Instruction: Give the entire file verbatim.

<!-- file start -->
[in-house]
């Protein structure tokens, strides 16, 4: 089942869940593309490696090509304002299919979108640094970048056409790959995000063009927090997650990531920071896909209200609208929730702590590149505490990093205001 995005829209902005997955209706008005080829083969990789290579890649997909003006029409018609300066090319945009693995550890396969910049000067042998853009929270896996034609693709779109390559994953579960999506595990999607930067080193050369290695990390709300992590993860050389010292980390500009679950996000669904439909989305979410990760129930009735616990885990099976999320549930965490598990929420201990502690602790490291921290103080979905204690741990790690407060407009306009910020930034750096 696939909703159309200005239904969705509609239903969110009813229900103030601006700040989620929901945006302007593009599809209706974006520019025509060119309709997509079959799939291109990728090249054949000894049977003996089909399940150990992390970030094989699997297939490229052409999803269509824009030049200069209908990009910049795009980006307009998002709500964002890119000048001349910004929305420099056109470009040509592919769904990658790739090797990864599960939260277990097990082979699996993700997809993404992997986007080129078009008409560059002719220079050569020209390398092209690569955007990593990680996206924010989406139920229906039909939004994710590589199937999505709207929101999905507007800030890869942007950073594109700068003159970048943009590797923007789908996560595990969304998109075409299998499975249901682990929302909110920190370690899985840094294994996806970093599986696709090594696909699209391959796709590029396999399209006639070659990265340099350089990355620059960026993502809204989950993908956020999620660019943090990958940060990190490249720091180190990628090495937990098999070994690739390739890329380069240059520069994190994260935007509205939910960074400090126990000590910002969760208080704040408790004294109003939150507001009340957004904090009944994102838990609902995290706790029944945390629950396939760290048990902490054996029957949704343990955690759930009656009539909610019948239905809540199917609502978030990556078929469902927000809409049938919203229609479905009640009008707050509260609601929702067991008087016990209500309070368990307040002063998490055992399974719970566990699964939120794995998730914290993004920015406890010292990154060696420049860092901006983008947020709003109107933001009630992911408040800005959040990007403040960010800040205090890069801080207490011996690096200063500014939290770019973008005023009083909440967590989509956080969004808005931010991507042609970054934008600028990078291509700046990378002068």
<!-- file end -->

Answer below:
[in-house]
């Protein structure tokens, strides 16, 4: 089942869940593309490696090509304002299919979108640094970048056409790959995000063009927090997650990531920071896909209200609208929730702590590149505490990093205001 995005829209902005997955209706008005080829083969990789290579890649997909003006029409018609300066090319945009693995550890396969910049000067042998853009929270896996034609693709779109390559994953579960999506595990999607930067080193050369290695990390709300992590993860050389010292980390500009679950996000669904439909989305979410990760129930009735616990885990099976999320549930965490598990929420201990502690602790490291921290103080979905204690741990790690407060407009306009910020930034750096 696939909703159309200005239904969705509609239903969110009813229900103030601006700040989620929901945006302007593009599809209706974006520019025509060119309709997509079959799939291109990728090249054949000894049977003996089909399940150990992390970030094989699997297939490229052409999803269509824009030049200069209908990009910049795009980006307009998002709500964002890119000048001349910004929305420099056109470009040509592919769904990658790739090797990864599960939260277990097990082979699996993700997809993404992997986007080129078009008409560059002719220079050569020209390398092209690569955007990593990680996206924010989406139920229906039909939004994710590589199937999505709207929101999905507007800030890869942007950073594109700068003159970048943009590797923007789908996560595990969304998109075409299998499975249901682990929302909110920190370690899985840094294994996806970093599986696709090594696909699209391959796709590029396999399209006639070659990265340099350089990355620059960026993502809204989950993908956020999620660019943090990958940060990190490249720091180190990628090495937990098999070994690739390739890329380069240059520069994190994260935007509205939910960074400090126990000590910002969760208080704040408790004294109003939150507001009340957004904090009944994102838990609902995290706790029944945390629950396939760290048990902490054996029957949704343990955690759930009656009539909610019948239905809540199917609502978030990556078929469902927000809409049938919203229609479905009640009008707050509260609601929702067991008087016990209500309070368990307040002063998490055992399974719970566990699964939120794995998730914290993004920015406890010292990154060696420049860092901006983008947020709003109107933001009630992911408040800005959040990007403040960010800040205090890069801080207490011996690096200063500014939290770019973008005023009083909440967590989509956080969004808005931010991507042609970054934008600028990078291509700046990378002068």